Brink: The Nature and Significance of Culpability
In David Brink’s article on The Nature and Significance of Culpability, he attempts to split the notion of culpability into three subsets and describe the differences between them. Culpability has many features and especially considering the practical use of them in law, it is clear to see how important they are to the criminal justice system as a whole.
Culpability — much like culpable people — is multifaceted. There can be an internal disposition for culpability, internal/external susceptibilities, or even a mix of both. These three facets of culpability are described by Brink to be narrow culpability which is “the ingredient of wrongdoing itself,” or, the mental attitudes behind a wrongdo-er; broad culpability which has to do with the variables which make the wrongdoing culpable; inclusive culpability is a mix of narrow and broad culpability which is usually what most people think of when they think of guiltiness (Brink 348).
Before Brink dives into his main topic of culpability, he begins with an assessment of the role of retributivism in relation to culpability. Brink says that “predominant retributivism is a mixed theory of punishment in which a backward-looking emphasis on desert predominates over forward-looking rationales for punishment, such as deterrence, rehabilitation, and the expression of community norms” (Brink 351). Criminalization, according to Brink, must focus primarily on the act(s) of wrongdoing and punishment rather than prevention. In order to know the correct punishment relative to the culpable act for the culpable person, there must be a system in place to categorize various kinds of wrongdoing.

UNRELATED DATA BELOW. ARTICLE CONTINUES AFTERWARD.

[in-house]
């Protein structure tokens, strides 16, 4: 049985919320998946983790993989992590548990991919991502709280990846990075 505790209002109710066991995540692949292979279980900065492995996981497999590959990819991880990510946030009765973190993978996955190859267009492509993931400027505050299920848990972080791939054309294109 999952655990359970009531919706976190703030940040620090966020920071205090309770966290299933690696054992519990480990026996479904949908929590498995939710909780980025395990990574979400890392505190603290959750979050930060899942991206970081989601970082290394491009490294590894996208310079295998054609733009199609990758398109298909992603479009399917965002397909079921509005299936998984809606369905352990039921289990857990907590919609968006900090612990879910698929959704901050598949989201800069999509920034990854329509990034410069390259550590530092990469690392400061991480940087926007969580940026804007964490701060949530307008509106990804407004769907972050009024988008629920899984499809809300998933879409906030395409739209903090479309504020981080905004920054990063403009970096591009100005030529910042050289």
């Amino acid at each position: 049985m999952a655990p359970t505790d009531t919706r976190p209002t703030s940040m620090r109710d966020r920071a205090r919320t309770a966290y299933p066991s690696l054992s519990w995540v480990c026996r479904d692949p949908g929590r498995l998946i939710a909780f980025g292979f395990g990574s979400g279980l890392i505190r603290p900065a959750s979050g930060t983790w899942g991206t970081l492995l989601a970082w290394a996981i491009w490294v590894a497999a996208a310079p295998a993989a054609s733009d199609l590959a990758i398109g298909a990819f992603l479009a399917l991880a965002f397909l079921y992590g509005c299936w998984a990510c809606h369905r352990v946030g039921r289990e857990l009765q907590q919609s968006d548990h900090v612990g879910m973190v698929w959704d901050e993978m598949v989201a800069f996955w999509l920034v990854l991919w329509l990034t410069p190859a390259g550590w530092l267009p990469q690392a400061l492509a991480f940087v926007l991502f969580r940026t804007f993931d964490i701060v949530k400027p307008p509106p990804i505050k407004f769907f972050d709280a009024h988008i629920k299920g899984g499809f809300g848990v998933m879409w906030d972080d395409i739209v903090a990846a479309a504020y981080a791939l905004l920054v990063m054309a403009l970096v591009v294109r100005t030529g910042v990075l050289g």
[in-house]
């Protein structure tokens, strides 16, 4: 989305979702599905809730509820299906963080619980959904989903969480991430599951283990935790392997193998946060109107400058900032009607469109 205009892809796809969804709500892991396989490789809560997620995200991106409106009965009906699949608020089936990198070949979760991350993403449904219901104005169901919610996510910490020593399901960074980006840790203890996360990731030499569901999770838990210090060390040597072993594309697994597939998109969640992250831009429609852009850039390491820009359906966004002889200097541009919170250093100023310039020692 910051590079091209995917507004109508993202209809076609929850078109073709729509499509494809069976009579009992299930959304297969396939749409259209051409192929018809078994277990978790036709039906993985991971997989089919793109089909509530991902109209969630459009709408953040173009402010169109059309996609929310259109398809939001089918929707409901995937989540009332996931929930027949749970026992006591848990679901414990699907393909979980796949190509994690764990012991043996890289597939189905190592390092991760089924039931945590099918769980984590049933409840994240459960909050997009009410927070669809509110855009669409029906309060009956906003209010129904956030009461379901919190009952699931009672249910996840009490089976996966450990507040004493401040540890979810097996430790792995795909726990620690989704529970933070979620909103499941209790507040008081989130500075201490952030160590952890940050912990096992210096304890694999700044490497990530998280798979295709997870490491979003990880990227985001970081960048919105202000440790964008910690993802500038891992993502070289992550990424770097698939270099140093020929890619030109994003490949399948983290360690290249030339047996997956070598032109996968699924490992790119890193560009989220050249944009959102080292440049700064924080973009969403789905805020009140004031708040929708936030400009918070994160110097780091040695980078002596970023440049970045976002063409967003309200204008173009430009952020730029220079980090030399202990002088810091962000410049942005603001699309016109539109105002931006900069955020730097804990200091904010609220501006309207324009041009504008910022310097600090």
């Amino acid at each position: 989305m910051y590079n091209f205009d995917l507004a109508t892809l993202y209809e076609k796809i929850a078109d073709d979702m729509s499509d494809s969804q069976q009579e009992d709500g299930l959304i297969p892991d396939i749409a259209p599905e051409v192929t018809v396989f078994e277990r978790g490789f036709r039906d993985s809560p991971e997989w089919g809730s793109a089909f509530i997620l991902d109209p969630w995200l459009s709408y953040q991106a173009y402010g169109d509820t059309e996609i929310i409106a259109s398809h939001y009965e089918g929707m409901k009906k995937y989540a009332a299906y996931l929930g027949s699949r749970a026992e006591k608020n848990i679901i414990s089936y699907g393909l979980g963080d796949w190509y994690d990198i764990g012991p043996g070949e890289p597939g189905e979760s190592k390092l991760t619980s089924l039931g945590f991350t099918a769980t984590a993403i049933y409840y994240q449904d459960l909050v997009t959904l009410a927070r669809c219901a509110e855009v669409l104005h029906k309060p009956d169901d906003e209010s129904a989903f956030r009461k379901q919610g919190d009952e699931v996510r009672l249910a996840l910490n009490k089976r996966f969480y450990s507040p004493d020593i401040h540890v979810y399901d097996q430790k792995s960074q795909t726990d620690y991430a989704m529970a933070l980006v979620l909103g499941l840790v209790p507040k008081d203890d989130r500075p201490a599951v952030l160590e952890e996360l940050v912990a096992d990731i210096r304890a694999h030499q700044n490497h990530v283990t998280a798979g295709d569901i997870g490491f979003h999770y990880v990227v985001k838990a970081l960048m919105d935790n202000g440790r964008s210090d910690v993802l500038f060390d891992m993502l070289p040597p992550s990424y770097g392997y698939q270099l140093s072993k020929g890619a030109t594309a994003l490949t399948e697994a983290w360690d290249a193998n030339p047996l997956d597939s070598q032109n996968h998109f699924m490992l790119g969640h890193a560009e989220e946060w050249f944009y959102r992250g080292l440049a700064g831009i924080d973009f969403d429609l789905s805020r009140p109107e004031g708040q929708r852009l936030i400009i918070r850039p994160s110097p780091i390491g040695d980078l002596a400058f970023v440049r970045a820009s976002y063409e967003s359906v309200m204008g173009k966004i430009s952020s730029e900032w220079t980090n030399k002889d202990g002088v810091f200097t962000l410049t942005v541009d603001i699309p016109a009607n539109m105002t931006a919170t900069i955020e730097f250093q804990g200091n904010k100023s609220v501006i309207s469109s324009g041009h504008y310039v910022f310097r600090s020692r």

Justifications and excuses, which deny wrongdoing and culpability, are significant factors which may, and often do, affect what Brink calls “predominant retributivism” (Brink 353). Since predominant retributivism demands culpable wrongdoing, those who have good excuses or justifications which deny their responsibility over their actions can be released or can have their punishment lessoned. This is where Brink makes the connection between predominant retributivism and broad culpability. Brink argues that in order to be culpable in a broad sense, one must have a fair opportunity to avoid wrongdoing by both situational control and by normative competence (by being sane or healthy mentally) (Brink 354–358).
Narrow culpability on the other hand has to do with the mental capacities which precede the act of wrongdoing such as purpose/intent, knowledge, recklessness, or negligence (Brink 359).
The difference between narrow culpability and broad culpability is best seen as “the difference between responsibility as attributability and as accountability” (Brink 373). Agents of narrow culpability are responsible to the attributes which reflect the subjective mental capacities which constitute their wrongdoing. Conversely, agents of broad culpability are responsible and blameworthy so long as they can be identified as being accountable to it. Attributability has to do with the internal workings of a potentially culpable person while accountability has more to do with the external circumstances of the act of wrongdoing.
The last type of culpability is inclusive culpability which is a mixture between both narrow and broad conceptions of culpability. Instead of being opposed to one another, all three types of culpability complement our understanding of guilt and responsibility. Our understanding of culpability extends to our understanding of punishment and the means by which criminalization can reach its ends.
Brink, D.O. The Nature and Significance of Culpability. Criminal Law, Philosophy 13, 347–373 (2019). https://doi.org/10.1007/s11572-018-9476-7.